Telltale Games' Game of Thrones
Episode 3: The Sword In The Dark.
Well, this is a surprising turn-out. With a release schedule of roughly every two months, we could have expected to see the third episode in Telltale Games' perhaps most highly anticipated series in the first week of April. Instead, it was released yesterday, much to my surprise (although probably not the surprise of people paying attention to the release dates of these episodes).
The third episode of Telltale Games' Game of Thrones sees Rodrik and his council at Ironrath come under the thumb of Gryff Whitehill, the angry and domineering son of the Forresters' greatest enemy. Meanwhile, at King's Landing, Mira attempts to cover up her murder of the guard Damien, while balancing her loyalties to Tyrion, who has promised her a contract with the crown, and Margaery, who is preparing for her nuptuals to Joffrey. In Essos, Asher encounters a dragon, and arrives at the camp of Daenerys Targaryen to seek a mercenary army. Meanwhile, at the Wall, Gared comes face to face with his family's murderer, as he prepares to join Jon Snow on a mission beyond the wall.
|"LOOK DO YOU REMEMBER THIS FROM CANON," - Telltale Games.|
This is the episode that really hammers in that this is, essentially, fanfiction. Definitely better fanfiction - despite my reservations after the first episode, I have started to warm a little towards this game - but fanfiction nonetheless, with Telltale Games' original characters increasingly shoehorned into deep and meaningful relationships with canonical characters. And it's hilarious. I'd love to be offended by it, being offended always makes for an interesting review, but it's totally harmless and actually quite fun to watch - there's something that just tickles me about Gared staring longingly into Jon Snow's eyes and whispering 'I know I can trust you, Jon'; or Mira becoming the ragdoll that Tyrion and Margaery are tugging on. It's good fun, and clearly not meant to be taken too seriously, and I like that.
That having been said, this episode, while better than the first episode, can't match up to the second. It feels shorter and, much more importantly, it feels like less happens: Asher gets almost no movement on his plot (in a manner almost reminiscent of how plot arcs in the television series sometimes end up slowing to a crawl for an episode or three), with his short sections mostly being devoted to getting from Point A to Point B; meanwhile, Rodrik, Mira and Gared all have plot developments, but they feel slow, sluggish, like you could have packed in twice as many plot turns into the time allotted.
Mira's sections of the story probably stand out as the best in this episode, with her choices more than anyone else's feeling like they have some real weight to them. Perhaps not coincidentally, she's also the one with the strongest link to canon: The events of the Purple Wedding happen (off screen) in this episode, impacting Mira heavily, and while that could have felt clumsily set up (the game series has been telegraphing that the Purple Wedding is coming, after all, while painstakingly tangling Mira up in the schemes of all the major power players involved), it actually all feels rather smooth and natural.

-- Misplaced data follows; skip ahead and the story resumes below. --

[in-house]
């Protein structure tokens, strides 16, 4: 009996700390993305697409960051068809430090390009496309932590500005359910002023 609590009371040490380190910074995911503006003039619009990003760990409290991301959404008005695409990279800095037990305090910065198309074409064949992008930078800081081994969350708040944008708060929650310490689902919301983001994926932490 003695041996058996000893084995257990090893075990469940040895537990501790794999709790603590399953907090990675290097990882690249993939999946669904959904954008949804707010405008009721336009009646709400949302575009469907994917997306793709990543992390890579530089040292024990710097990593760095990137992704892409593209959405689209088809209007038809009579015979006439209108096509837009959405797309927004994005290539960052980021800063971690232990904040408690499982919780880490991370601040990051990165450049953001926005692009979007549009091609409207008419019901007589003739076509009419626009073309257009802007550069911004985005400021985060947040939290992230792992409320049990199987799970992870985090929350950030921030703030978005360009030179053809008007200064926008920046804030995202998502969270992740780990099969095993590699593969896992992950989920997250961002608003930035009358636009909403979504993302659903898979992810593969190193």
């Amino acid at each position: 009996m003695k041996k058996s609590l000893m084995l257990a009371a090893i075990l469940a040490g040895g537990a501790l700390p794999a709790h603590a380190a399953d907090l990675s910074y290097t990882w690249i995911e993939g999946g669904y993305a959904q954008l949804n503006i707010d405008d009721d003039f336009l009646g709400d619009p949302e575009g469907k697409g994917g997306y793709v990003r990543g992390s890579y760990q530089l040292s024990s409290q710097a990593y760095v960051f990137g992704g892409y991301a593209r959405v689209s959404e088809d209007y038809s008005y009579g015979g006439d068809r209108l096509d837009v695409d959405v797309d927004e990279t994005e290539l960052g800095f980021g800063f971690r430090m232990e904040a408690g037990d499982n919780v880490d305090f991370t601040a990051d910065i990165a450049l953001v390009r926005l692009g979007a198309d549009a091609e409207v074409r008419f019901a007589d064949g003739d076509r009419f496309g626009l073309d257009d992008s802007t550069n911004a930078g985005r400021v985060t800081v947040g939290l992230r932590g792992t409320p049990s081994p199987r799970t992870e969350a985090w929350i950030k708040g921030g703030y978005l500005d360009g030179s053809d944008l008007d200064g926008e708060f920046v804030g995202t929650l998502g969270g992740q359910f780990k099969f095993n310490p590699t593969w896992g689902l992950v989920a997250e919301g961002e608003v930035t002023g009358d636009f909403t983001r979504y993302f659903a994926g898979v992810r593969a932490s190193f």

|Asher's sections, meanwhile, have a Daenerys cameo.|
Gared's sections of the story, meanwhile, stand out as the worst, and that's due to a few things: Jon's presence seems forced; the plot of 'oh no my family's murderer is at the Wall too now' is contrived; the entire storyline seems weirdly like it's retreading ground already covered even though I'm fairly sure it isn't; and Gared as a character is dull, dull, unspeakably dull.
I don't enjoy Gared's sections. I don't feel like they're going anywhere, and the story's attempts to have dramatic moments where Gared has to decide between killing or sparing someone fall flat.
Part of that is that I had no emotional stock placed in the deaths of Gared's family (being that they were characters I'd never met before), and given that Gared seems perfectly cheery about the whole thing until this episode, neither did he. A lot of that, though, is that I know what Telltale Games are like, and I can tell a meaningless choice that won't actually affect the plot when I see one.
|Also, the snow is dreary and I do not like it.|
Finally, the prize for 'didn't even make an impression, good or bad' goes to Asher's sections of the story, which are barely there and could barely be called story, so much as functional connective tissue. That's fine, a story needs connective tissue, I suppose, just don't expect it me to particularly care no matter how many dragons you throw into it.
Episode four's release date hasn't been announced yet, but on balance we can probably expect it at the start of June, or if we're lucky, the end of May. I profess, I am looking forward to it: Despite its hideous graphics and its utter impenetrability to anyone not familiar with either the books or the television series, it is at least clearly being made with enthusiasm, and I can appreciate that enough that the game is starting to grow on me. A little. Maybe.
On another interesting note, Game of Thrones series five will be airing come April, and will be forming my second ongoing (the first being Kamen Rider Drive) for the time that it airs, so I'm looking forward to that.